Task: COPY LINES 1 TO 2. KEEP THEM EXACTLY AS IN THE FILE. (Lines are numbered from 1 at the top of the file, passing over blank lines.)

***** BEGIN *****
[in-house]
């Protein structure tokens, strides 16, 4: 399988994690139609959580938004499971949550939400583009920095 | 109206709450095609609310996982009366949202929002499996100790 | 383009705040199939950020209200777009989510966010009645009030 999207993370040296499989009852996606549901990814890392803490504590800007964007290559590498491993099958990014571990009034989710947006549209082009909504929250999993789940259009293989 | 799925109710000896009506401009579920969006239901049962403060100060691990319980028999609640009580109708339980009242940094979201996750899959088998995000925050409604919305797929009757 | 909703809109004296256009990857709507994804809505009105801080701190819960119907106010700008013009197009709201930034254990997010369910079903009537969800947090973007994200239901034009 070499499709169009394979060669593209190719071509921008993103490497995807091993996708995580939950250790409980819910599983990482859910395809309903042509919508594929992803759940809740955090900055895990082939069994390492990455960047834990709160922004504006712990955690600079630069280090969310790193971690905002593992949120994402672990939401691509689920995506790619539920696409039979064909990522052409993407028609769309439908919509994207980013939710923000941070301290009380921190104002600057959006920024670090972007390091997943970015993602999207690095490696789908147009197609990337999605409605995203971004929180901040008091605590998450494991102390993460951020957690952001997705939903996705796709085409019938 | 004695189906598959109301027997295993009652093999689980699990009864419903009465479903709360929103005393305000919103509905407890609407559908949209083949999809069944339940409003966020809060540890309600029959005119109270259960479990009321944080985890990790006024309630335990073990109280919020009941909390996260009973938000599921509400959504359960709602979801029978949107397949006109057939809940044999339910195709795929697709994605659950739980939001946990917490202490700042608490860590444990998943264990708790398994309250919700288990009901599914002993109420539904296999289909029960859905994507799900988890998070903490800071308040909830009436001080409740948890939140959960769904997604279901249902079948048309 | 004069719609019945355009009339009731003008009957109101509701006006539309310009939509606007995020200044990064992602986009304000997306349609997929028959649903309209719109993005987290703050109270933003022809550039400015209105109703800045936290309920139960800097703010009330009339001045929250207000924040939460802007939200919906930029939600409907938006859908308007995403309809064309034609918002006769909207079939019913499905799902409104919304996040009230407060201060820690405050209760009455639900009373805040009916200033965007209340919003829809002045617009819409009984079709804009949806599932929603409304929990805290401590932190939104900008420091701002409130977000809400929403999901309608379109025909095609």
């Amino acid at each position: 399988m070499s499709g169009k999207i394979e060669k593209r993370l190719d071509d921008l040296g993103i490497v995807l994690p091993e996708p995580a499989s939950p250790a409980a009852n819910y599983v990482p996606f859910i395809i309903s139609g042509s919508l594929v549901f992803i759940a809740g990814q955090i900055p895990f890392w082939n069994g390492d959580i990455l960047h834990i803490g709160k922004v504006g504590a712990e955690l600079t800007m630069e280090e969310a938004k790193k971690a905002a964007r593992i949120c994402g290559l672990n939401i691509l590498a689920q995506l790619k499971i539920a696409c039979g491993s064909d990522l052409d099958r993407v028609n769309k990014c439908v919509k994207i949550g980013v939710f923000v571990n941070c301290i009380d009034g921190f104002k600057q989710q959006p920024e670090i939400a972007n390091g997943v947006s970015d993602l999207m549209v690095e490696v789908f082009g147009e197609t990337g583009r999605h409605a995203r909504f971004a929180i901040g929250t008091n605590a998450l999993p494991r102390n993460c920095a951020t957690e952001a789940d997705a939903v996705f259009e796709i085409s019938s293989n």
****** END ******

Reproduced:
[in-house]
């Protein structure tokens, strides 16, 4: 399988994690139609959580938004499971949550939400583009920095 | 109206709450095609609310996982009366949202929002499996100790 | 383009705040199939950020209200777009989510966010009645009030 999207993370040296499989009852996606549901990814890392803490504590800007964007290559590498491993099958990014571990009034989710947006549209082009909504929250999993789940259009293989 | 799925109710000896009506401009579920969006239901049962403060100060691990319980028999609640009580109708339980009242940094979201996750899959088998995000925050409604919305797929009757 | 909703809109004296256009990857709507994804809505009105801080701190819960119907106010700008013009197009709201930034254990997010369910079903009537969800947090973007994200239901034009 070499499709169009394979060669593209190719071509921008993103490497995807091993996708995580939950250790409980819910599983990482859910395809309903042509919508594929992803759940809740955090900055895990082939069994390492990455960047834990709160922004504006712990955690600079630069280090969310790193971690905002593992949120994402672990939401691509689920995506790619539920696409039979064909990522052409993407028609769309439908919509994207980013939710923000941070301290009380921190104002600057959006920024670090972007390091997943970015993602999207690095490696789908147009197609990337999605409605995203971004929180901040008091605590998450494991102390993460951020957690952001997705939903996705796709085409019938 | 004695189906598959109301027997295993009652093999689980699990009864419903009465479903709360929103005393305000919103509905407890609407559908949209083949999809069944339940409003966020809060540890309600029959005119109270259960479990009321944080985890990790006024309630335990073990109280919020009941909390996260009973938000599921509400959504359960709602979801029978949107397949006109057939809940044999339910195709795929697709994605659950739980939001946990917490202490700042608490860590444990998943264990708790398994309250919700288990009901599914002993109420539904296999289909029960859905994507799900988890998070903490800071308040909830009436001080409740948890939140959960769904997604279901249902079948048309 | 004069719609019945355009009339009731003008009957109101509701006006539309310009939509606007995020200044990064992602986009304000997306349609997929028959649903309209719109993005987290703050109270933003022809550039400015209105109703800045936290309920139960800097703010009330009339001045929250207000924040939460802007939200919906930029939600409907938006859908308007995403309809064309034609918002006769909207079939019913499905799902409104919304996040009230407060201060820690405050209760009455639900009373805040009916200033965007209340919003829809002045617009819409009984079709804009949806599932929603409304929990805290401590932190939104900008420091701002409130977000809400929403999901309608379109025909095609």